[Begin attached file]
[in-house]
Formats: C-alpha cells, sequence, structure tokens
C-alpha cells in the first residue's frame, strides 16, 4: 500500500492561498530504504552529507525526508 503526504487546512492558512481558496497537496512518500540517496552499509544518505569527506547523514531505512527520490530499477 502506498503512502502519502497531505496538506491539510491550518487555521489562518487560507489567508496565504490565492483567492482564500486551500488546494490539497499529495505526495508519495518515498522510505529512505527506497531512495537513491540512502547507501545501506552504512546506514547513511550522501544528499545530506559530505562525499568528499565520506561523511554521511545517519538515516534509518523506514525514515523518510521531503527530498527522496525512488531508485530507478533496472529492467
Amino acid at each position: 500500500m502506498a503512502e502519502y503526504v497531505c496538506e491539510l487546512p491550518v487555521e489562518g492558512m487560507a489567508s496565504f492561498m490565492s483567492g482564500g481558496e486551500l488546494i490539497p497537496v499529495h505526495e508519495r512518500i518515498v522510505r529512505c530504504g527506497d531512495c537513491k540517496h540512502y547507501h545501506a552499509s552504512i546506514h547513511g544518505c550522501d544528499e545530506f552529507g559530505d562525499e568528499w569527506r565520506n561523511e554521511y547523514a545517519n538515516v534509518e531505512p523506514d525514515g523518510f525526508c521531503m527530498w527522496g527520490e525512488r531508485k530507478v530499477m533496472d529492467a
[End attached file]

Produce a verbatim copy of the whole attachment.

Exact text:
[in-house]
Formats: C-alpha cells, sequence, structure tokens
C-alpha cells in the first residue's frame, strides 16, 4: 500500500492561498530504504552529507525526508 503526504487546512492558512481558496497537496512518500540517496552499509544518505569527506547523514531505512527520490530499477 502506498503512502502519502497531505496538506491539510491550518487555521489562518487560507489567508496565504490565492483567492482564500486551500488546494490539497499529495505526495508519495518515498522510505529512505527506497531512495537513491540512502547507501545501506552504512546506514547513511550522501544528499545530506559530505562525499568528499565520506561523511554521511545517519538515516534509518523506514525514515523518510521531503527530498527522496525512488531508485530507478533496472529492467
Amino acid at each position: 500500500m502506498a503512502e502519502y503526504v497531505c496538506e491539510l487546512p491550518v487555521e489562518g492558512m487560507a489567508s496565504f492561498m490565492s483567492g482564500g481558496e486551500l488546494i490539497p497537496v499529495h505526495e508519495r512518500i518515498v522510505r529512505c530504504g527506497d531512495c537513491k540517496h540512502y547507501h545501506a552499509s552504512i546506514h547513511g544518505c550522501d544528499e545530506f552529507g559530505d562525499e568528499w569527506r565520506n561523511e554521511y547523514a545517519n538515516v534509518e531505512p523506514d525514515g523518510f525526508c521531503m527530498w527522496g527520490e525512488r531508485k530507478v530499477m533496472d529492467a